Teaching customers about how to save and to set aside funds for unforeseen events in their business will enable them to grow and bind them to SKS for the long term future since the successful clients could transform into individual (instead of group based) clients over time taking out much larger loans secured with part of their then accumulated assets.
With going public, SKS needs now to continue showing huge growth rates offering the new stakeholders the expected returns. These returns will be there until the market is absorbed in the sense that small customers that never received loans before can be mobilized. Beyond this the potential for growth is limited for SKS due to its limited services.
Depending on possible changes in banking regulation and movements by the other four big MFI competitors as well as the for example fast growing SelfHelpGroup-Bank linkage programs, these growth rates for SKS can decline rather sooner than later.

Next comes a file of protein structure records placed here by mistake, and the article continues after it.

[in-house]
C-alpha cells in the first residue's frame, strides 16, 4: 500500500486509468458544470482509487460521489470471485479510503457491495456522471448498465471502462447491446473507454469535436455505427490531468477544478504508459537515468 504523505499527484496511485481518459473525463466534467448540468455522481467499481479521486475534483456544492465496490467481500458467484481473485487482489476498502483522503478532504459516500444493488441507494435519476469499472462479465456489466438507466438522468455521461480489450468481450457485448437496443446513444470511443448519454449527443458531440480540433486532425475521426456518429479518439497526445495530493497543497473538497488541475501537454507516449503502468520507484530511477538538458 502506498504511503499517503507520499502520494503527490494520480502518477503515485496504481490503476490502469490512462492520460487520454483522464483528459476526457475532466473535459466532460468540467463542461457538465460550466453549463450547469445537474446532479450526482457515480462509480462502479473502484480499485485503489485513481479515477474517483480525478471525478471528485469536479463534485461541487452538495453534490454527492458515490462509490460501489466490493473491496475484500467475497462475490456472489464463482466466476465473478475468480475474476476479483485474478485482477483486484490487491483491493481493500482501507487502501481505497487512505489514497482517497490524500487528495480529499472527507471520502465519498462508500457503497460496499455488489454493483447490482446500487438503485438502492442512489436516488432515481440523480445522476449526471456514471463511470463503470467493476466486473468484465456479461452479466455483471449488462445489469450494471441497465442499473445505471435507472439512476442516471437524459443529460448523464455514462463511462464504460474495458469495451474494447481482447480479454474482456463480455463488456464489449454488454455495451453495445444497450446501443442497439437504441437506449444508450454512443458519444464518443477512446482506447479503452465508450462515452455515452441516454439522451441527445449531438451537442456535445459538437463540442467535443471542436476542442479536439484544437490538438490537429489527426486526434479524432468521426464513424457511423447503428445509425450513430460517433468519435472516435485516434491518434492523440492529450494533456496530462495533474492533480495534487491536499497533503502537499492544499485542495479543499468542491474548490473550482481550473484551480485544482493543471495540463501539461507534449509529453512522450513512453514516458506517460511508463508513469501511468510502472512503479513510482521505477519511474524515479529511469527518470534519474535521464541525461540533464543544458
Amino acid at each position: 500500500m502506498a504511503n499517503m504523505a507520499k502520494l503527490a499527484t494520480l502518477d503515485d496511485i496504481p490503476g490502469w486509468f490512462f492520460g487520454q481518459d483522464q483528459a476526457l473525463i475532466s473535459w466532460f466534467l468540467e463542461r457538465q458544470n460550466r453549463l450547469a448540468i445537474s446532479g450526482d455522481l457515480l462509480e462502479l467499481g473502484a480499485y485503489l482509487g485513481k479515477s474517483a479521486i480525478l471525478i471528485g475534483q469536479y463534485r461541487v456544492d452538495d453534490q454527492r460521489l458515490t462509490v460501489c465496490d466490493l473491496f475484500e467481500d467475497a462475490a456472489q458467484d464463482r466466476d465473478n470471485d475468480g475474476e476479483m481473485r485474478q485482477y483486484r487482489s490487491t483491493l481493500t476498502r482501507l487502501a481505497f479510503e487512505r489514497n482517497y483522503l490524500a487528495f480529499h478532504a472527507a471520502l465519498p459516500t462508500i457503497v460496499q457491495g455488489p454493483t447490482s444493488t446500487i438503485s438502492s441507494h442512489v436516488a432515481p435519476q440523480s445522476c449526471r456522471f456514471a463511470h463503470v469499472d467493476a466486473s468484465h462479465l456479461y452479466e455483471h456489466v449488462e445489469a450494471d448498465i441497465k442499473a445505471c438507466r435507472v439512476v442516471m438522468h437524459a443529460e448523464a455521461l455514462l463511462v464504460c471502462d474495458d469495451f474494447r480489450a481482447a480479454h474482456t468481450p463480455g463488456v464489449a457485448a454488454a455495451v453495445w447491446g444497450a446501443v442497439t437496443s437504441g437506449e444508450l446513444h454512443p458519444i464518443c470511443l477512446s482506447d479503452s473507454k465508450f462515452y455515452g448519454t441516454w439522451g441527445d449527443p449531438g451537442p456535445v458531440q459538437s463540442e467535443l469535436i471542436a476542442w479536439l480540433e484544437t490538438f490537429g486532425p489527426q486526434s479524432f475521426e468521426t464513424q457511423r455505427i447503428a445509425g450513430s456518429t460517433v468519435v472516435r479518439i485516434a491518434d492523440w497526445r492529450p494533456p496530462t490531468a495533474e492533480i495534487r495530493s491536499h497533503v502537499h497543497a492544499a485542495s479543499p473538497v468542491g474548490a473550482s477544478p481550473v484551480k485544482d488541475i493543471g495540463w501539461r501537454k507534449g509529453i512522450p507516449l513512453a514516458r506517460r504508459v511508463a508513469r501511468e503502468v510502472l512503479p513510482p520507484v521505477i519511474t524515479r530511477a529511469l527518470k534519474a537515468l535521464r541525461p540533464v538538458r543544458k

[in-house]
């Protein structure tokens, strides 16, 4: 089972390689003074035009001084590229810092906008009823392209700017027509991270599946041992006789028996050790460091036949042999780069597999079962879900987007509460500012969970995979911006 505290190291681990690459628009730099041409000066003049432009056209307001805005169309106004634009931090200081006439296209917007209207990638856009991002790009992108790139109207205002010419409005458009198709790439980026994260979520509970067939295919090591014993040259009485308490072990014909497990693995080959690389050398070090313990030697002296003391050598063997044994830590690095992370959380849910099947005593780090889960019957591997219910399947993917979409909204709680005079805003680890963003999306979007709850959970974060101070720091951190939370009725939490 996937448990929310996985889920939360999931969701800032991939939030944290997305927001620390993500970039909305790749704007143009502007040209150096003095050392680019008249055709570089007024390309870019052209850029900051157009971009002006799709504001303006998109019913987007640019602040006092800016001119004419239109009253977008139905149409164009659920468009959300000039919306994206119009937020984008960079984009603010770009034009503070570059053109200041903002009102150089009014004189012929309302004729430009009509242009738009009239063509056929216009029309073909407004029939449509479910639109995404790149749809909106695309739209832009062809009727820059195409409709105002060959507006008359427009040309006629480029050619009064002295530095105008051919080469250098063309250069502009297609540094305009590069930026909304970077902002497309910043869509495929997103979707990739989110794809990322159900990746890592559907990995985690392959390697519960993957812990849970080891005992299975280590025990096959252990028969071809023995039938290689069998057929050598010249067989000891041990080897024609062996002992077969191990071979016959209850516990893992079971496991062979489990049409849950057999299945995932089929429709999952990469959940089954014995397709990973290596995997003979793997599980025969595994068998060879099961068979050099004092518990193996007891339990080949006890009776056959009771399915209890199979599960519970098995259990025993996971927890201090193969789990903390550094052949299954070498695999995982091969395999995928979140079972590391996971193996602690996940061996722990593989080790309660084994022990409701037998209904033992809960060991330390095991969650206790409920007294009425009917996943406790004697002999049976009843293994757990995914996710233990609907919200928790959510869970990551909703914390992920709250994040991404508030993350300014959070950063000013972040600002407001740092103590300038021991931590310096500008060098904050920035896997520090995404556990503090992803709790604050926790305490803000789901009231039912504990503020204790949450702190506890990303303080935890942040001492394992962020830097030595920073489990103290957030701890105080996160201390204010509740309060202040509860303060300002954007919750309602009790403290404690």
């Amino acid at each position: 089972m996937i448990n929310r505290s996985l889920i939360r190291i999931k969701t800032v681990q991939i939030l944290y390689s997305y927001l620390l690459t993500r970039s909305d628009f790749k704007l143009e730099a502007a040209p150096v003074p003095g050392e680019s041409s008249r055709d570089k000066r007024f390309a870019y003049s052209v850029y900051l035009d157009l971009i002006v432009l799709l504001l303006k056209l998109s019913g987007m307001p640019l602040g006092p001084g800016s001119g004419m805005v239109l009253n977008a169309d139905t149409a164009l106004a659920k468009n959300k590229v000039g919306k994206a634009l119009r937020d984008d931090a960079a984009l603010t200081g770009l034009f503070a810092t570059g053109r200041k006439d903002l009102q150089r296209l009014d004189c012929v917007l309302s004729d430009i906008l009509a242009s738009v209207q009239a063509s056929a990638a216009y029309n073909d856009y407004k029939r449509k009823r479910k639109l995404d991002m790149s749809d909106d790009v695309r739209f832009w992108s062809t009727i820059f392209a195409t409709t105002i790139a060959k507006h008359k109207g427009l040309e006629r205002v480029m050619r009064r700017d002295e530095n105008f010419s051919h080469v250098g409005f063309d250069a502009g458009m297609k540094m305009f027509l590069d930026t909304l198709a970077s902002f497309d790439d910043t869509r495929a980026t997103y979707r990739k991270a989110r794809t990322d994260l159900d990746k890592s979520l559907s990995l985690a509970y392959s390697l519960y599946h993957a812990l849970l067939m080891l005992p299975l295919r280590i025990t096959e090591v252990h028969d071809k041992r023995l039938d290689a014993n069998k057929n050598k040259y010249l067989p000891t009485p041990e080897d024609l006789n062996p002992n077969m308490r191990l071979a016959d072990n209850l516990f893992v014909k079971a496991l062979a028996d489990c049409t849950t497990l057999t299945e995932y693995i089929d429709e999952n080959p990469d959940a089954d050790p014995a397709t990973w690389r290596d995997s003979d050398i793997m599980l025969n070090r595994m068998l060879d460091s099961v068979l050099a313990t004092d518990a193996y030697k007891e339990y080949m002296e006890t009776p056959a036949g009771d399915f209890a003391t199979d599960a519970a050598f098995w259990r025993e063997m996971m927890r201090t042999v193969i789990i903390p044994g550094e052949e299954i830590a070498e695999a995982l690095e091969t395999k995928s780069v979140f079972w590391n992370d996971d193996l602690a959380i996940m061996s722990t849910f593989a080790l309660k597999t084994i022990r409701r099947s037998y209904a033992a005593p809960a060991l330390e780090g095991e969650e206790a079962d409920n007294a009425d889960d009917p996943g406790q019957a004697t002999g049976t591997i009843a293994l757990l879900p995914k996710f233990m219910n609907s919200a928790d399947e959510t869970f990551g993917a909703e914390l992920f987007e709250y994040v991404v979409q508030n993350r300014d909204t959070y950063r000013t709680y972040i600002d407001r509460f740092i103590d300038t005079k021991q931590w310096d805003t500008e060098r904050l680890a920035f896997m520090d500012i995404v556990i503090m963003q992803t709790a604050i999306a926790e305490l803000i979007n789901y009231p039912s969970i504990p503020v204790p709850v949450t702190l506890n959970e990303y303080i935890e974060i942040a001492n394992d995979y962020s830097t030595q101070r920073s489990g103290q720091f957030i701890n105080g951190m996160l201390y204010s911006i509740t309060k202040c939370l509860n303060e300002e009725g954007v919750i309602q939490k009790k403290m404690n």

According to a UN report of 2007 about 800 million (m) people in India are extremely poor – a newer UN report disputes this concluding less than 300 m people. Assuming that there are on average 5 people in a household and one person takes the loan, there are thus “only” 800m /5 = 160 m potential new borrowers in the target group based on the old UN report. More than 42 m of these are already served through the SelfHelpGroups, another 7 m are served by SKS, etc.
From the view point of a public equity investor this does not matter that much as long as he/she pulls out at the earliest rumor about a changing situation (e.g. discussions about changes in regulations). However for SKS and their clients this would be devastating.
I am interested if SKS will now give priority to putting its business on a wider platform that offers more business opportunities for them regarding financial products and better financial services for their clients. Now where the outcome of the IPO was so overwhelming, there is enough capital at hand to transform into a licensed bank and thus mutually enjoy the benefit of sustainable long term customer relationships.